New Clinical Trial Shows Why Vitamin D Matters in Covid-19

If restoring proper vitamin D3 levels supports viral clearance, does that mean its deficiency fuels the spread of Covid-19?

Shin Jie Yong
Nov 15, 2020 · 4 min read
Medical photo created by freepik — www.freepik.com

In August, a randomized clinical trial first showed that oral calcifediol (also called vitamin D3) reduced the odds of intensive care unit (ICU) admission from 50% (13 out of 26) to 2% (one out of 50) among Covid-19 patients. “Although this was a small trial, the ICU results are so dramatic that they are statistically highly significant,” stated a featured letter in The BMJ.

This month, another Covid-19 clinical trial on vitamin D3 from India was published in the Postgraduate Medical Journal of the British Medical Journal, titled “Short term, high-dose vitamin D supplementation for COVID-19 disease: a randomised, placebo-controlled, study (SHADE study).” And this study shows why healthy vitamin D status matters in Covid-19.

What the new clinical trial did and found

The trial randomly allocated asymptomatic or mild Covid-19 participants to the treatment (vitamin D3 liquid) or placebo (distilled water) groups. The treatment group had 16 participants, and the control group had 24. Notably, all participants were vitamin D3 deficient (<20 ng/ml), received standard care, and free of any major comorbidities.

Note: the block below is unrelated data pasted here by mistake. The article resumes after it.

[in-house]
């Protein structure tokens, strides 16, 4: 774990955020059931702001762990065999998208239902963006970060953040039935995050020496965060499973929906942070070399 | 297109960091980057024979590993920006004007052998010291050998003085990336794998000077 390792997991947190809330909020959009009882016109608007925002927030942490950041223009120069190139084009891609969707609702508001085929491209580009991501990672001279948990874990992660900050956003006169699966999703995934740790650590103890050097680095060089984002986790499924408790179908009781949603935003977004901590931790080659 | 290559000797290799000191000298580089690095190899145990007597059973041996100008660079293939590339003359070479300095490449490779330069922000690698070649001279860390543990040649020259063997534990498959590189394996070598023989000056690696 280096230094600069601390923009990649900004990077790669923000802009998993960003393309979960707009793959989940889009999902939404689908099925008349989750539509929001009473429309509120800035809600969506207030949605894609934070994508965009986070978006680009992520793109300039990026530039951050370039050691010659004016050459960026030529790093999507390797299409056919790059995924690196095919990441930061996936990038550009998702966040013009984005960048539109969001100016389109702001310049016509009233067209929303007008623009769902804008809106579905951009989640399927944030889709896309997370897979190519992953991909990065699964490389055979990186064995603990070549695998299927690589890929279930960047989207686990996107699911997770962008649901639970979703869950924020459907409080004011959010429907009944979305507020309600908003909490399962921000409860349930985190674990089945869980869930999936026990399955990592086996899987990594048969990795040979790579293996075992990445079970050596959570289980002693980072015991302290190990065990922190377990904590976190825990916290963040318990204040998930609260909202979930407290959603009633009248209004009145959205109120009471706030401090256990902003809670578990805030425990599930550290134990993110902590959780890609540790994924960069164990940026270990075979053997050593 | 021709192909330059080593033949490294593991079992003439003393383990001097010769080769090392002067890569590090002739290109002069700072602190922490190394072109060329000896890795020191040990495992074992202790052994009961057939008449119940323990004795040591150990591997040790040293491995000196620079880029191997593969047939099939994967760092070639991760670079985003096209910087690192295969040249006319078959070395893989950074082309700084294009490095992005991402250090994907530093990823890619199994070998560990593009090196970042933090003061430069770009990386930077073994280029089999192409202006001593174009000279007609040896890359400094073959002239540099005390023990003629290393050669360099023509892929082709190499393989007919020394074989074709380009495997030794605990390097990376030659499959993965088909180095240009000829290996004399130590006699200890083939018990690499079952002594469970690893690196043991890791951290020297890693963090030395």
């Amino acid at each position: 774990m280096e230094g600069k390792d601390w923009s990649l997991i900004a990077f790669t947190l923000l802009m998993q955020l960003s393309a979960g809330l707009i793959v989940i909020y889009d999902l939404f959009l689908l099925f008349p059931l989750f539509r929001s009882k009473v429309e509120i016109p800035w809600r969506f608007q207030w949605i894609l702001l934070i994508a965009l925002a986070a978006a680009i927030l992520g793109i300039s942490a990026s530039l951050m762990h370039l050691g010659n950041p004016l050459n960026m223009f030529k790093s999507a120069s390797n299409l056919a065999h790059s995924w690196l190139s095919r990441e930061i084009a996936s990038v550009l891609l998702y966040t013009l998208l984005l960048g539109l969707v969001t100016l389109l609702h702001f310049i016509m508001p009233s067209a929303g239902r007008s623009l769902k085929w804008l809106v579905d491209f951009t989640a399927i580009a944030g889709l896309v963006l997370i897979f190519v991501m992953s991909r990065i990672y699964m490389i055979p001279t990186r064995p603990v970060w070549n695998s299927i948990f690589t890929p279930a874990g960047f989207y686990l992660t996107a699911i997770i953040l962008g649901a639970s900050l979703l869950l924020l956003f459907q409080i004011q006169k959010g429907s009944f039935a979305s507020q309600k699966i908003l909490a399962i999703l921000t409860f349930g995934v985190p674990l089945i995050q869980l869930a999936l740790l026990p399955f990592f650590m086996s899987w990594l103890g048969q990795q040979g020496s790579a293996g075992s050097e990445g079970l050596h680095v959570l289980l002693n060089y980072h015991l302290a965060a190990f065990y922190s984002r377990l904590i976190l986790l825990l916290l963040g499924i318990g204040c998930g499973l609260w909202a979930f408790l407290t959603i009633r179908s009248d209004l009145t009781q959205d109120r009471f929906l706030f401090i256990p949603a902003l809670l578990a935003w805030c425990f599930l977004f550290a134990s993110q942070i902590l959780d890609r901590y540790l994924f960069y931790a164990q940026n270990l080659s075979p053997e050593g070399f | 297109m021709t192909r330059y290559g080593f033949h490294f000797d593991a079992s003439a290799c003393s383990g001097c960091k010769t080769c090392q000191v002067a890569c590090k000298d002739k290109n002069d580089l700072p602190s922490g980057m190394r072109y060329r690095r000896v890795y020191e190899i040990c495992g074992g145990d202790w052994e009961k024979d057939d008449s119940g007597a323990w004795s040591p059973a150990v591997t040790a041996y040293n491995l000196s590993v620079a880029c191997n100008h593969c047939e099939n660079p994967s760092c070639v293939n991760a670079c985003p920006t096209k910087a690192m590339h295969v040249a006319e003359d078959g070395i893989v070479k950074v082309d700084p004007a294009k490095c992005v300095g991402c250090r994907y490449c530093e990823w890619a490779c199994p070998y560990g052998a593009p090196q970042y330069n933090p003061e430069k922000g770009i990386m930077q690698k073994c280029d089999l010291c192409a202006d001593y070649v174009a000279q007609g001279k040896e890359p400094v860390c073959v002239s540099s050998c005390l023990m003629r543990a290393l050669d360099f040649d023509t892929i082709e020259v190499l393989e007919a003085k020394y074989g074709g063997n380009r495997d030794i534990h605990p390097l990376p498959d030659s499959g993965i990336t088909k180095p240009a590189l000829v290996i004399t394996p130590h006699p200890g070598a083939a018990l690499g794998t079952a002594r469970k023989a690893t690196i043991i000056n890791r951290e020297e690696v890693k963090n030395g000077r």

The study used oral cholecalciferol, which is less potent than calcifediol used in the previous clinical trial. So, at the same dose, cholecalciferol is slower to raise vitamin D3 levels than calcifediol.

Regardless, the study gave high doses of oral cholecalciferol at 60,000 IU daily for seven days. On day-7, those still deficient in vitamin D3 received 60,000 IU daily again for another seven days, whereas those with sufficient levels received 60,000 IU weekly. The treatment lasted until day-14, and participants were monitored until day-21.

Since over 80% of infections show mild or no symptoms, early viral clearance would dramatically reduce the disease’s spread.

On day-14, cholecalciferol treatment restored proper vitamin D3 levels in the treatment group (~50 ng/ml), whereas the placebo group remained vitamin D3 deficient (<20 ng/ml).

And 62.5% (10 out of 16) of the treatment group tested negative for SARS-CoV-2 within 21 days; this number was only 20.8% (five out of 24) in the placebo group. That is a 3-fold statistically significant change. And there was no apparent vitamin D toxicity in anyone.

“In this first cholecalciferol intervention study for asymptomatic and mildly symptomatic SARS-CoV-2 positive individuals, we found that a greater proportion of patients could attain SARS-CoV-2 RNA negativity on high-dose vitamin D supplementation…compared to vitamin D-deficient individuals,” the authors concluded.

What the study means for the pandemic

The study does have several drawbacks. The geographical restriction and small sample size limit generalizability to the broader population. Although participants were free of comorbidities, there may be other confounding variables the study overlooked, such as socioeconomic status or sex. And moderate-to-severe Covid-19 patients were not examined.